Hands-On: Call of Duty's "Elite" Online Service
"Four or five years ago, it would have been easy to describe a Call of Duty gamer,” said Activision VP of Digital Jamie Berger. “That's changed." Berger was speaking at the San Francisco unveiling of Call of Duty Elite, Activision's upcoming social media network. In Berger’s words, Elite will be “a new vector of innovation for the Call of Duty franchise.”
The service keeps track of a player's career through three tabbed subcategories — "Connect," "Compete," and "Improve" and an be accessed via web, mobile device or game console.
The “Connect” tab allows players on all game platforms to find one another via social networking sites like Facebook and to organize into groups and clans. Players can create custom leaderboards and form their own discussion threads, as well as upload, tag and comment upon videos via Call of Duty’s integrated theater.System-wide stat-tracking and leaderboards fall under the “Compete,” tab, which will open the door for ongoing player-created and Activision-sponsored competitions. As if bragging rights weren’t enough of a motivator, official competitions will now offer real-world prizes — the rewards on display included a $20 Starbucks' gift card and a brand-new Jeep.
The “Improve” tab looks to be the most practically useful for hardcore players, offering access to a huge number of persistent stats. Players can drill down through their weapon statistics, encounter distances, kill/death ratio, headshots, assists, and even heat-map reenactments of recent matches. More bloody-minded players can also study and track their rivals, comparing attack patterns, techniques, weapon loadout, and leaderboard performance.
Call of Duty Elite will have an open beta over the summer and will be free for all players when it launches in November alongside Modern Warfare 3. Activision will also offer a premium membership option, which will include enhanced features as well as access to all future Call of Duty DLC.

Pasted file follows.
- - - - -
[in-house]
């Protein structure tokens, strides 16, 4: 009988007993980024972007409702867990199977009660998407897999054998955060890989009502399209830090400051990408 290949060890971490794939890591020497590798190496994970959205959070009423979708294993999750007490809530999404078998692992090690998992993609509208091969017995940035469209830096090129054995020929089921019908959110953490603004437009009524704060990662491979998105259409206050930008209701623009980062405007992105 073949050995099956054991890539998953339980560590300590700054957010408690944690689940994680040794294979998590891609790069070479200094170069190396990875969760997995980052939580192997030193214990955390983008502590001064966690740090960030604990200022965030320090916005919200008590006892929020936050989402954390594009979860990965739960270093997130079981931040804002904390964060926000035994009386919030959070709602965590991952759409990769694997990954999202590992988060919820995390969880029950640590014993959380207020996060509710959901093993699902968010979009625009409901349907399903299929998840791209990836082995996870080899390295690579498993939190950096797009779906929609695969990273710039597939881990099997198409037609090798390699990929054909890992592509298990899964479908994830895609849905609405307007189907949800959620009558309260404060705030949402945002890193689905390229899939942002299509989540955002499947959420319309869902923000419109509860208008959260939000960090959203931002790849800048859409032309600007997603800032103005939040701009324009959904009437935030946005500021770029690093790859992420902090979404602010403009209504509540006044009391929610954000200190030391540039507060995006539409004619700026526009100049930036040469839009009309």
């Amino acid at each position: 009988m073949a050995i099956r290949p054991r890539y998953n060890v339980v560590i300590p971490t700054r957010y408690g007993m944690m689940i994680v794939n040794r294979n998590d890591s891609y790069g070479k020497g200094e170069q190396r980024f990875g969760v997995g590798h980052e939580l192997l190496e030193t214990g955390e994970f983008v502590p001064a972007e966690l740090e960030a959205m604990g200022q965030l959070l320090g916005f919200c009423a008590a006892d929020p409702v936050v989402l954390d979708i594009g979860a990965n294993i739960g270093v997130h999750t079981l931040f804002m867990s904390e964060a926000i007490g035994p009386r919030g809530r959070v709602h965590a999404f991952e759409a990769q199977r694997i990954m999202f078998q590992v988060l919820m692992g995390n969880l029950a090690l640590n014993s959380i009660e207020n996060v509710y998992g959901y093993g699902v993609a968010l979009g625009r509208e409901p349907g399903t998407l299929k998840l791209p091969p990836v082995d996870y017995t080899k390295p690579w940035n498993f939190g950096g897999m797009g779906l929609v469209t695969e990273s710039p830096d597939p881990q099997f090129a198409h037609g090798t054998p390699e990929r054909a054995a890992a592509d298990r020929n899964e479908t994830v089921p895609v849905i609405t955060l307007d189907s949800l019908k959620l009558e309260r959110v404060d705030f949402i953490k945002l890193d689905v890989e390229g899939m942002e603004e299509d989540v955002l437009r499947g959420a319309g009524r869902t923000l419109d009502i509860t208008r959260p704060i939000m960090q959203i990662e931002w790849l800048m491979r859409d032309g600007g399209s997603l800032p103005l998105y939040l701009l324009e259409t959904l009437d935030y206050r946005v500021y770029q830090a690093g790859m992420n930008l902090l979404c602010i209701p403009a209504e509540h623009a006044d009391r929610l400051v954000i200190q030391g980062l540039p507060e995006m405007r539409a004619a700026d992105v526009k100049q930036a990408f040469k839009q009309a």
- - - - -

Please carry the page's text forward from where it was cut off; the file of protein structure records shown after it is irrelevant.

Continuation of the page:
While the price of premium membership has yet to be announced, Berger made it clear that those who buy Modern Warfare 3 will still be able to play online without paying any extra fees. “We do not charge for multiplayer, and we have no intention of charging for multiplayer.
"[Call of Duty] is not even a game anymore,” Berger went on, “it's a lifestyle.” According to his numbers, 30 million unique users have played Call of Duty online this year alone, with 7 million players shooting it out online every day. “No different from being a golfer or a marathon runner,” he observed, “there are people out there who are Call of Duty players."
Call of Duty Elite looks set to capitalize on those numbers. It appears much closer to Activision/Blizzard's own Battle.net than to past console-centric social networks like Bungie and Microsoft's Halo: Waypoint. By integrating itself into Modern Warfare 3’s multiplayer experience also engaging fans away from their consoles, Elite should further strengthen Activision’s hold over the online multiplayer market.
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